Synopsis: Follow National Geographic photographer James Balog across the Arctic as he deploys time-lapse cameras designed for one purpose: to capture a multi-year record of the world’s changing glaciers
Stars: James Balog, Svavar Jonatansson, Adam LeWinter
Director: Jeff Orlowski
Running Length: 80 minutes
TMMM Score: (6.5/10)
Review: With a hot button issue like global warming sometimes the old adage seeing is believing is the most apropos statement to use. There are many who dispute some significant scientific facts that our climate has changed massively over the last several hundred years – these are the people that should be lining up to see Chasing Ice which aside from being a stunning documentary is yet another cautionary tale about how the world population is contributing to the greenhouse effect.
Though these discussions are decades old, global warming was brought to the attention of the worldwide media with the release of 2006’s An Inconvenient Truth, an Oscar winning documentary featuring former presidential candidate Al Gore walking us through a spruced up lecture on the looming crisis facing our environment. That was a movie filled with lots of facts and numbers, all convincing evidence but when I watched that film I felt like I was doing homework all over again.
Chasing Ice is in a similar vein but it strips away heavy political overtones in favor of photographic evidence to support scientists’ theories that the large glaciers in places like Canada, Greenland, Antarctica were shrinking at an alarming rate. Following three years of study by respected nature photographer James Balog, the film takes you along as Balog identifies a concern and figures out a way to elevate that concern to a national level.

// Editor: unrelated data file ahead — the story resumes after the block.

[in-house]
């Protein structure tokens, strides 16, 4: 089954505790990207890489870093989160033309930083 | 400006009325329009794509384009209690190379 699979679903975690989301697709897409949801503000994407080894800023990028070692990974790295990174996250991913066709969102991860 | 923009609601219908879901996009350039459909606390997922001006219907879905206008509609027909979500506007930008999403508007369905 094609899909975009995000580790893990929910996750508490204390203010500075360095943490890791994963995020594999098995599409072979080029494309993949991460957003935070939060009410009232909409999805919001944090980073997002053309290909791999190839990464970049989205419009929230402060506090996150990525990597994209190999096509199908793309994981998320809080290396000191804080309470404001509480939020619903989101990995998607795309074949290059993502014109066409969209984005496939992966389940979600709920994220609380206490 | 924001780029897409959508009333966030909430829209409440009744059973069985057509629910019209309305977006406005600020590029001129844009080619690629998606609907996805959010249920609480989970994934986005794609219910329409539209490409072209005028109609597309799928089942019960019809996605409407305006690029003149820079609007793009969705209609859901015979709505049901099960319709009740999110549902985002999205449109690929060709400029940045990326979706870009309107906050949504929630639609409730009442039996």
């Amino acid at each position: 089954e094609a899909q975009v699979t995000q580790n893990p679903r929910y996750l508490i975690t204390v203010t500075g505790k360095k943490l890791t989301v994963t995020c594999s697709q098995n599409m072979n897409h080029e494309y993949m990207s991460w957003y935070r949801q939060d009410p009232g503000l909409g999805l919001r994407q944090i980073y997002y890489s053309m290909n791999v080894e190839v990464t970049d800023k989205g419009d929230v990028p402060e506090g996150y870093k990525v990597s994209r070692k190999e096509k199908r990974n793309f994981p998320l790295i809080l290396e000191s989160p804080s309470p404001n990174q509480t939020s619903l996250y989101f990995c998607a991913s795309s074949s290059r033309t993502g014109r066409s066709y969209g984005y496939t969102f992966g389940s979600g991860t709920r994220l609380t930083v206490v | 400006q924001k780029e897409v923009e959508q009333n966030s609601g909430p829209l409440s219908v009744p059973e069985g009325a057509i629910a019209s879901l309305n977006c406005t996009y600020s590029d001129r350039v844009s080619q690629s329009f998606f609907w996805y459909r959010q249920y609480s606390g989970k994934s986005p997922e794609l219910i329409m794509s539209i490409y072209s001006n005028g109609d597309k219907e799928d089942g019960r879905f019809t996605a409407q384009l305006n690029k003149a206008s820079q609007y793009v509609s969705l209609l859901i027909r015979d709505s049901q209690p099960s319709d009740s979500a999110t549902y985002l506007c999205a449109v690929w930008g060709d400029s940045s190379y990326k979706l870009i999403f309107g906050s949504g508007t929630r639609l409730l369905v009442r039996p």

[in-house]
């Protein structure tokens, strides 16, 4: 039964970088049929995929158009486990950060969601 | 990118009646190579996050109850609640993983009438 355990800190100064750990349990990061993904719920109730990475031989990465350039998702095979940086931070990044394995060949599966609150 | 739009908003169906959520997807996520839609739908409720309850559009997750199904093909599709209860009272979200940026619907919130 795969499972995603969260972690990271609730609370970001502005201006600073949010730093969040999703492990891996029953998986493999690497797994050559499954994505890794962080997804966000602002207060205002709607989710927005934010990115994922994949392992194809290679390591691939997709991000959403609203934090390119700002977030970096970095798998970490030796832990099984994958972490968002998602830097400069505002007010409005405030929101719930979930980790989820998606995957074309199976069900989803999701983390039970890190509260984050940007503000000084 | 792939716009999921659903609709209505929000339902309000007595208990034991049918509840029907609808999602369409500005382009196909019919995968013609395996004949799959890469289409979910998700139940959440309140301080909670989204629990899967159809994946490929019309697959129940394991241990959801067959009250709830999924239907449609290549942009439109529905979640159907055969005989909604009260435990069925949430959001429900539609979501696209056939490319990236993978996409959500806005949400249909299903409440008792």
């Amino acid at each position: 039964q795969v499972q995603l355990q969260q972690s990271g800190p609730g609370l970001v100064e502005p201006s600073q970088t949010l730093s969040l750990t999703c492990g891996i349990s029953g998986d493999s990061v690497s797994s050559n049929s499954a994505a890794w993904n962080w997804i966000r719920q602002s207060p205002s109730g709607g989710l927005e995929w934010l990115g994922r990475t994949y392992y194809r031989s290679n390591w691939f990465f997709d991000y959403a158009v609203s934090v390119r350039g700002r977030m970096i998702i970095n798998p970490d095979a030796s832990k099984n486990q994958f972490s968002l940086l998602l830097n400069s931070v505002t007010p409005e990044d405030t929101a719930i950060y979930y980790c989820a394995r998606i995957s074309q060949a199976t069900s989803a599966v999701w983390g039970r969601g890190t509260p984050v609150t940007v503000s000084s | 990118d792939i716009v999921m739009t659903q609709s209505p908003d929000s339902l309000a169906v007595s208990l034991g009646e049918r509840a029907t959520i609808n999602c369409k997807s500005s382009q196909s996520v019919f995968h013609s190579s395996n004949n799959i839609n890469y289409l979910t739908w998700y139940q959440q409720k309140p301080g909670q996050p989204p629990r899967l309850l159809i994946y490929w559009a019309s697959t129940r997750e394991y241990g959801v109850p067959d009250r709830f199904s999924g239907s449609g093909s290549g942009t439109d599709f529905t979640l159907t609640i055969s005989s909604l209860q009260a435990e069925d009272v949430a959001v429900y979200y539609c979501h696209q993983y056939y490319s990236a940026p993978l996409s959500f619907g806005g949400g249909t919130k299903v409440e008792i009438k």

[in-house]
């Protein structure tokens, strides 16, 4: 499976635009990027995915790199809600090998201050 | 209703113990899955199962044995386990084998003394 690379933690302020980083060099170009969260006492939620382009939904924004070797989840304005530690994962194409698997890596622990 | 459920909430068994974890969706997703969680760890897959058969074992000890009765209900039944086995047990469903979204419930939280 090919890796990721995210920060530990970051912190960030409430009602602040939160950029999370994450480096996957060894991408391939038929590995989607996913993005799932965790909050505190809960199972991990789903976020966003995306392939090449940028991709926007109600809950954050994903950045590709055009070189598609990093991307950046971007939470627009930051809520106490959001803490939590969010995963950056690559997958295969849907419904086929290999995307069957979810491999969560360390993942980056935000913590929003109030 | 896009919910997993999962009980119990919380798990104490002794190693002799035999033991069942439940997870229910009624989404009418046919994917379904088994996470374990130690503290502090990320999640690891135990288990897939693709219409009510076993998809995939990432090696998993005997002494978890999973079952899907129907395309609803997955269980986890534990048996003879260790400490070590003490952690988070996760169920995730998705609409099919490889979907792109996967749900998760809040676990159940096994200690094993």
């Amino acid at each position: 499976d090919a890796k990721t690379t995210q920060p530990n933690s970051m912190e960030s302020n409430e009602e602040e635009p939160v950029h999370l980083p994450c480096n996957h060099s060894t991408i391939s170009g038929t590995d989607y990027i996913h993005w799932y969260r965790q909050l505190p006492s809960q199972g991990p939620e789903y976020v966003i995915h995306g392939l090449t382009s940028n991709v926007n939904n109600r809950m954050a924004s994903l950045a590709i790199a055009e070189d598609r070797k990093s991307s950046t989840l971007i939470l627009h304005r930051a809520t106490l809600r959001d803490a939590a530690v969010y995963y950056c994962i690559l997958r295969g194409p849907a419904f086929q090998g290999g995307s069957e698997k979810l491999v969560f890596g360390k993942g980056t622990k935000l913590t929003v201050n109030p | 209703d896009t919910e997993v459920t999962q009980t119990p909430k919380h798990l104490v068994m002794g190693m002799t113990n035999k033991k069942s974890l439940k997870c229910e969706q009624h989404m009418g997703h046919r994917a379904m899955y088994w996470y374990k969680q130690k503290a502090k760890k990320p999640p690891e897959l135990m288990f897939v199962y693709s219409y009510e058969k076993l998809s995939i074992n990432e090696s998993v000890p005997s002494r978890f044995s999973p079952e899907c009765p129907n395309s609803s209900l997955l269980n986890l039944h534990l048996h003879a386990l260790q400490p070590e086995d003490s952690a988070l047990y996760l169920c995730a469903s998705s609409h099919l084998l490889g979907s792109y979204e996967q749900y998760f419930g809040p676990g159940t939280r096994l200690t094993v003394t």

Instead of the film being just another “wake up!” documentary, the angle taken here is to follow the man looking for answers rather than simply following the question itself. It’s clear that Balog invests himself fully in the project (we seem him undergoing painful knee surgery and weeping when one of his cameras fails to work like he hoped it would) and it’s his determination that keeps the film moving along.
Working closely with Balog helps director Orlowski fashion a rhythm to the film, though even at 75 minutes it does strain to make it past the finish line…resulting in an overall experience that felt akin to seeing a film at the OmniTheater.
It’s hard to argue though that the evidence Balog and his team gather isn’t both breathtaking and heartbreaking at the same time. What the future holds for the next generation is anyone’s guess but it’s clear that the problem is real and isn’t going away without some serious changes in how we treat our world.
It’s interesting to note that this was one of the first films I’ve seen in a long time where every single audience member remained in their seat until the final frame. Though the credits are short (and set to the Oscar nominated original song “Before My Time” performed by Scarlett Johansson), it’s seemed that the audience was riveted enough to stay until the very end.